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(KITopen-DOI) 10.5445/IR/1000136285
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Lyons, K. [Lyons, K.]
Fuel Cells and Hydrogen Joint Undertaking (FCH JU)
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(Abstract) Work package five of the PRESLHY project focusses on the combustion phenomena of liquid hydrogen (LH 2 ). The experimental programme was designed to provide insight into a number of credible and poorly understood LH 2 combustion scenarios. One such scenario is the effect of congestion or confinement on an ignited hydrogen cloud stemming from a release of LH 2 , potentially leading to deflagration to detonation transition (DDT). This report summarises the large-scale experiments carried out at the HSE Science and Research Centre in Buxton investigating the effect of differing levels of congestion and confinement on the combustion properties of a hydrogen cloud developing from a release of LH2. Various combustion parameters were measured, including; the overpressure, heat flux, and noise. Monitoring of ambient and release conditions were also made to allow for a thorough analysis of the results. A total of 23 ignited trials were completed and involved releasing LH2 using the same initial conditions as in the rainout experiments of work package 3, meaning that the dispersion patterns should remain similar. The congestion and confinement was created by a configurable steel structure placed directly in the path of the release. Two congestion levels, confinement and pool experiments were planned, however due to the safe noise level being reached, only the congestion experiments were completed. To compensate for this, multiple repeats and experiments with a wide variety of source conditions were conducted. From the results, it is clear that higher levels of volumetric congestion increases the measured overpressures in releases with the same initial conditions. The results also show that an increasing hydrogen inventory, either through an increased release pressure or larger nozzle, can result in a larger event upon ignition. However, the mixing of the jet also plays a part; some releases through the largest release orifice diameter showed lower overpressures potentially due to the hydrogen cloud being too rich. It was observed that the ambient conditions, in particular the wind speed and direction, were a significant factor in the outcome of each ignition. This was particularly prominent in trials 21 to 23.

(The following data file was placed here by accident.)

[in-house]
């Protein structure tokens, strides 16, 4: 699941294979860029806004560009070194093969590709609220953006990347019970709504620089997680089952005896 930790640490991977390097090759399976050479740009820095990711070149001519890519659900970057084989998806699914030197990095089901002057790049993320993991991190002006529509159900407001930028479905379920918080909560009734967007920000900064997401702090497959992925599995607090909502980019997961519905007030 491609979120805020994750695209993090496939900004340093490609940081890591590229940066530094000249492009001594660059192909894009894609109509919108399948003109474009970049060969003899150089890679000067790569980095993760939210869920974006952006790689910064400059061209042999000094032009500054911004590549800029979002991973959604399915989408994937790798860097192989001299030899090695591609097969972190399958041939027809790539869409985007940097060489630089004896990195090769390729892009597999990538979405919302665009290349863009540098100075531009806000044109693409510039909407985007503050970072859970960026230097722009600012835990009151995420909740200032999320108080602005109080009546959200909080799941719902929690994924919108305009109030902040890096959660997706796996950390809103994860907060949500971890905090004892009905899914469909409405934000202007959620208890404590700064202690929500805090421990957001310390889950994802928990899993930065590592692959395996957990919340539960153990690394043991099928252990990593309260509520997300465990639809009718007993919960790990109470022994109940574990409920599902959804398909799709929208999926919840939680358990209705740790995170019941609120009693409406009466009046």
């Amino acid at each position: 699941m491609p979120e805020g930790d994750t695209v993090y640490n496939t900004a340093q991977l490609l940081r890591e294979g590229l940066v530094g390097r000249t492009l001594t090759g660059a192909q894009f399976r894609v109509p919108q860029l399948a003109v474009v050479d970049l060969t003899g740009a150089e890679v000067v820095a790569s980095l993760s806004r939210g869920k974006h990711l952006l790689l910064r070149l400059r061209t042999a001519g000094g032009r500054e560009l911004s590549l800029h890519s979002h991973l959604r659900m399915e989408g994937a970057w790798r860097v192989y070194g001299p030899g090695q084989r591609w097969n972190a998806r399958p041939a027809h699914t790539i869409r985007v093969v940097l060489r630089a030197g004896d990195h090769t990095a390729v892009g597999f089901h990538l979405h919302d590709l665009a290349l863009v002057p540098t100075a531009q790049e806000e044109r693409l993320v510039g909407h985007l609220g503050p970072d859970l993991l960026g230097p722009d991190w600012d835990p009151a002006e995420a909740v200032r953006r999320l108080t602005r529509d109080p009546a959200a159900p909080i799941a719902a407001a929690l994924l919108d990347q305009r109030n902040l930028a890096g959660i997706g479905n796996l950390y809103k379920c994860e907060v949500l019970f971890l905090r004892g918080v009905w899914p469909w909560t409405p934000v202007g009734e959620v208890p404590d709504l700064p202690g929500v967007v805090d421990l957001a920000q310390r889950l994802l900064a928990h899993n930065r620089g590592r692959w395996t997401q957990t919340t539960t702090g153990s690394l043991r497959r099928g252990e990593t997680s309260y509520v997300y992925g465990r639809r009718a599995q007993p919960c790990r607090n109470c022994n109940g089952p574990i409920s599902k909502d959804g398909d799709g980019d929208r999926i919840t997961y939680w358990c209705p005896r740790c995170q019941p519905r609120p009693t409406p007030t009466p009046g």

(Technical Remarks) file consists of data from following sensors, obtained during experiments: • blast pressure sensor • noise sensor • heat flux sensor • pipework thermocouples • pressure sensor • mass flow sensor • near-field weather station • far-field wind sensor • far-field humidity sensor and videos getted during experiments
Liquid hydrogen
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Lyons, K.
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